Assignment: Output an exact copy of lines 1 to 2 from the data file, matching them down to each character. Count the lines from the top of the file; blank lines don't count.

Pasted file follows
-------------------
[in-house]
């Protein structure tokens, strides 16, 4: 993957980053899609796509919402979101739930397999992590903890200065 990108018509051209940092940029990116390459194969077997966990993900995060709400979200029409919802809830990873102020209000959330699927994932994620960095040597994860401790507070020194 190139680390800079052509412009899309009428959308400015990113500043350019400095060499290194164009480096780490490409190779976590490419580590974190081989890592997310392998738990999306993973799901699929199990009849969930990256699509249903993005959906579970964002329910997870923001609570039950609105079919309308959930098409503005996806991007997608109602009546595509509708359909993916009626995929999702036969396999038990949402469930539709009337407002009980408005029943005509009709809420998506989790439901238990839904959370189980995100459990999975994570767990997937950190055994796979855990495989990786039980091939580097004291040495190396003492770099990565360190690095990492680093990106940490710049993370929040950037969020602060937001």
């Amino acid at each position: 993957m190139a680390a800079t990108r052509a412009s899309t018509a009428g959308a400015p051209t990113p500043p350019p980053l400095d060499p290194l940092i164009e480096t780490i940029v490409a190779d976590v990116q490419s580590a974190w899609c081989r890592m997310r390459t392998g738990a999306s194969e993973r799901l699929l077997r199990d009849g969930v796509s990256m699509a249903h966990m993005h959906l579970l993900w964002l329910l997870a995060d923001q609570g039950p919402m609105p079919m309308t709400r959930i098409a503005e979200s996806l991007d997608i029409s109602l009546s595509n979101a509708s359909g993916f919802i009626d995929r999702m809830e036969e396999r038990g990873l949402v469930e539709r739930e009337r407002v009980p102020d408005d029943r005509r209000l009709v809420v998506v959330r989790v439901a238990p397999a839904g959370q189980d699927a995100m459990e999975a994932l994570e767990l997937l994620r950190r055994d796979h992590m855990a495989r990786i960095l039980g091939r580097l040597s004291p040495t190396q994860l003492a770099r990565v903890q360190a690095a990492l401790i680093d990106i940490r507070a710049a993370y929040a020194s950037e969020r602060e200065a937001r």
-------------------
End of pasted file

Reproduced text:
[in-house]
């Protein structure tokens, strides 16, 4: 993957980053899609796509919402979101739930397999992590903890200065 990108018509051209940092940029990116390459194969077997966990993900995060709400979200029409919802809830990873102020209000959330699927994932994620960095040597994860401790507070020194 190139680390800079052509412009899309009428959308400015990113500043350019400095060499290194164009480096780490490409190779976590490419580590974190081989890592997310392998738990999306993973799901699929199990009849969930990256699509249903993005959906579970964002329910997870923001609570039950609105079919309308959930098409503005996806991007997608109602009546595509509708359909993916009626995929999702036969396999038990949402469930539709009337407002009980408005029943005509009709809420998506989790439901238990839904959370189980995100459990999975994570767990997937950190055994796979855990495989990786039980091939580097004291040495190396003492770099990565360190690095990492680093990106940490710049993370929040950037969020602060937001």